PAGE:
Michael Jackson’s timeless ‘Thriller’ turns 40

40 years after its release, Jackson’s record-shattering album “Thriller” has an enduring legacy and a permanent mark on popular culture

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Noah Lyons

Michael Jackson’s “Thriller” album.

by Noah Lyons, Staff Writer

In 1982, Michael Jackson transformed the music industry with his third studio album, “Thriller.”

“Thriller” was a blockbuster album. It was the best selling record for 37 weeks on the Billboard 200. All seven singles made it onto Billboard’s top ten songs chart. Today, the album has sold an estimated 67 million copies, making it the highest-sold album of all time.

The songs themselves are iconic. The spooky self-titled track “Thriller” still plays in Spirit Halloweens across the country. “Beat It,” featuring Eddie Van Halen, has one of the most iconic guitar riffs in pop music. “The Girl is Mine” helped bring two legends, Michael Jackson and Paul McCartney together on one track. “Billie Jean” is one of the smoothest R&B cuts from the 80s.

 While these individual tracks and accolades are awe-inspiring, his music means even more for representation in popular culture. Michael Jackson didn’t just break musical barriers; he broke social and racial ones too.

Jackson’s sky-high success as a Black man in the music industry was largely unprecedented. While artists like Chuck Berry and Fats Domino laid the groundwork for popular music in the 50s and 60s, much of their work was covered by white artists to appeal to white audiences. 

MTV was no different. According to San Diego State professor Maya Ginsberg, whose classes focus on Motown music and culture, the industry was unofficially divided by race.

“Prior to Michael Jackson, there were only a handful of Black artists [videos] being played,” Ginsberg said. “It wasn’t officially segregated, but it wasn’t integrated.”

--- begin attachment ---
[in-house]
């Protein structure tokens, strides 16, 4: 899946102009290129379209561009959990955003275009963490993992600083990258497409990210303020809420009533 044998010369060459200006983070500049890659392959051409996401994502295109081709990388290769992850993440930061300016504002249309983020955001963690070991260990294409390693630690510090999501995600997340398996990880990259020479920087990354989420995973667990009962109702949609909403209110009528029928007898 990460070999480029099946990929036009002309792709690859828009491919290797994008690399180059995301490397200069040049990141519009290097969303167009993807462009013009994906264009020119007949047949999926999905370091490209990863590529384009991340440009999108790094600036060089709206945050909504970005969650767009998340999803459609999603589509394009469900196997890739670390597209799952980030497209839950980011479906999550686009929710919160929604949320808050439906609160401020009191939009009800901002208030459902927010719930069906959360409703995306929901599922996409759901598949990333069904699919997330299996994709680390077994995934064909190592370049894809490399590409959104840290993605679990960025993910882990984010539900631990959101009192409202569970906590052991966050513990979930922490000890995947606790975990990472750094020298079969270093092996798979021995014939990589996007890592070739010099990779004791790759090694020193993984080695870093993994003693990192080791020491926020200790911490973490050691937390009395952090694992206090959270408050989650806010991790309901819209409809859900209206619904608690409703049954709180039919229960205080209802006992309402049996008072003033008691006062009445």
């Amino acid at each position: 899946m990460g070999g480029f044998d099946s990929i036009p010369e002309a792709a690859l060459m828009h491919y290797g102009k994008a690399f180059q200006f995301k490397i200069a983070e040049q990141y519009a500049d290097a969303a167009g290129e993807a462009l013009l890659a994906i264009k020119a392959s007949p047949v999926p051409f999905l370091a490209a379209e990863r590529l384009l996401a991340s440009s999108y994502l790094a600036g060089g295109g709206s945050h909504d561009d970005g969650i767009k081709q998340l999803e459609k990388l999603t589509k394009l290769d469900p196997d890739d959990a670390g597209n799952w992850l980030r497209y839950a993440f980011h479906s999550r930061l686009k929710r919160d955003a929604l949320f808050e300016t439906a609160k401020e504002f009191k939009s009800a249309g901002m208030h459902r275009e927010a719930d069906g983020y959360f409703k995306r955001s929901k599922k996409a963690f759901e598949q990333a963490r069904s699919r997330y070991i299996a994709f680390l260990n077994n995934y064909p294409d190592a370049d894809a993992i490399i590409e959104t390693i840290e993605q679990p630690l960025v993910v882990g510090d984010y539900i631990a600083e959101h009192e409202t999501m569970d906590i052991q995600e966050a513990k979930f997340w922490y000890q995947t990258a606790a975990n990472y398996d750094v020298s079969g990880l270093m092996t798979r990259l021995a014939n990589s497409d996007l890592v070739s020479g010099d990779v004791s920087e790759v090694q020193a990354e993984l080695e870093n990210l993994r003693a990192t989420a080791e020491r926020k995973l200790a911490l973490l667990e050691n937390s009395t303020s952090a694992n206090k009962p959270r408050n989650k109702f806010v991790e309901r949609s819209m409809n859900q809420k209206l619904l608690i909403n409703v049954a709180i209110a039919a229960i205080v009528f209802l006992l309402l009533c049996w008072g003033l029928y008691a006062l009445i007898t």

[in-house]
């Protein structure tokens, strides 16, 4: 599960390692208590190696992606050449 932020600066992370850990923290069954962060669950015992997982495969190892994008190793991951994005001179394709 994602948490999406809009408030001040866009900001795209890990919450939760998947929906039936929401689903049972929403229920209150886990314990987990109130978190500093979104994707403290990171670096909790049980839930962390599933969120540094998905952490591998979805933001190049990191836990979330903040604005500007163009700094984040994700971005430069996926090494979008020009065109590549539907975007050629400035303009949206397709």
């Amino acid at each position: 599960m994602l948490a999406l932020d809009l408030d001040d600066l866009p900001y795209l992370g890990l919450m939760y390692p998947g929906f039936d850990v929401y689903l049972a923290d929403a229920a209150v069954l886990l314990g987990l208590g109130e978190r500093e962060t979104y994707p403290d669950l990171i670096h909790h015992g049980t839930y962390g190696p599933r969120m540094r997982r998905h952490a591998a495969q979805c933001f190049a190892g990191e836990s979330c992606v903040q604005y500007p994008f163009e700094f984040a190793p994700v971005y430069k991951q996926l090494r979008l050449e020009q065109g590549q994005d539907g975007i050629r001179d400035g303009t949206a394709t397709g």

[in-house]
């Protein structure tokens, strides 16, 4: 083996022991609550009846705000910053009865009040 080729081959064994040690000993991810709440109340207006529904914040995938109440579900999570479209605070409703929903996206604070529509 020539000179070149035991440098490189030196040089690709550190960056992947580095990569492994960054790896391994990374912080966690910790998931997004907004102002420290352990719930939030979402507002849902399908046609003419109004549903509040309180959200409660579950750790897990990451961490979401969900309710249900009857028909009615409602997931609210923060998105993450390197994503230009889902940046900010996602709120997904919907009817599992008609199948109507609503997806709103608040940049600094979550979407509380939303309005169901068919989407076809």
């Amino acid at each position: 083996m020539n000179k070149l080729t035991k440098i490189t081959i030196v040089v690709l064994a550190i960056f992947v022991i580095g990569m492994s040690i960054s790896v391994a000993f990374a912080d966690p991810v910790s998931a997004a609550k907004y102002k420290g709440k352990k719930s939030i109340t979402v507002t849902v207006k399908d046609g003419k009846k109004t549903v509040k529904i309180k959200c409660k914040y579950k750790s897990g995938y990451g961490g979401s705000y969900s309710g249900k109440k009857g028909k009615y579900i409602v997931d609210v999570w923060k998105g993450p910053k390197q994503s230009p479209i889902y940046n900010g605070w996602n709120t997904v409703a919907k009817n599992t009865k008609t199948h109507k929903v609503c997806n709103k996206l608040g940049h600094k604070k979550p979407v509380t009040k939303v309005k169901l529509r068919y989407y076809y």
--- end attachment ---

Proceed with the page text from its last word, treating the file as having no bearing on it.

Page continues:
His music video for the self-titled track, “Thriller” was a seminal moment in popular culture. The video was a high-budget endeavor, complete with zombies, fog machines, and Jackson’s iconic red jacket. 

His work didn’t just change how the media represented Black musicians; he legitimized music videos as an expressive form of art. In fact, it was the first music video that was selected to the Library of Congress by the National Film Registry. MTV’s success further skyrocketed and so did Jackson’s.

“He really changed people’s entire approach to what a music video could be,” Ginsburg added. “They were not just people playing, but short films.”

“Thriller” made Michael Jackson the biggest artist in the world. It made him the “King of Pop.”

What makes an artist a king, is a kingdom of talented musicians who stand beside him. 

One of the biggest names behind the recording booth was Quincy Jones. The beloved producer worked extensively with Jackson, as did the legendary Frank Sinatra. Jackson was also joined by  his sister and vocalist Janet Jackson, bassist Louis Johnson, multiinstrumentalist James Ingram, and drummer Leon “Ndugu” Chancler. The background musicians’ efforts gave the album an incredible amount of cohesion from start to finish.

Ricky Pope, an assistant professor at the Office of Restorative Practices, believes that the contributors behind the scenes made just as much of an impact as Michael Jackson did.

“I think about what Michael was able to do about that in terms of giving [people behind the scenes] a stage. That’s a rich legacy and it’s such an opportunity for all the folks involved in that project,” Pope said. “As a culture we’re so interdependent. The album and how it lives on really captures that.”

“Thriller” and the rest of Jackson’s catalog have revolutionized and diversified popular music. Some of the biggest artists today — The Weeknd, Beyoncé and Bruno Mars have cited Jackson as an influence on their work. In the 2010s, five of the ten most streamed artists were non-white musicians. Black Producers such as Dr. Dre, Mike Will, and RZA have enjoyed significant critical and commercial success.

Racial barriers still exist in popular music today. In the aforementioned list of record sales, Jackson stands alone as the only Black male artist to crack the top 10. The only other Black artist on the list is Whitney Houston, for her work on the soundtrack for the 1992 film “The Bodyguard.”

Today, “Thriller” is a universally acclaimed 80s record and a Halloween staple. The songs are catchy, and Quincy Jones’s production is immaculate. But beyond the surface, this album means much more than that. 40 years after its release, it’s still relevant and sparks discussion.

“Thriller” is not an album you go back to, it’s an album that haunts you, in a good way.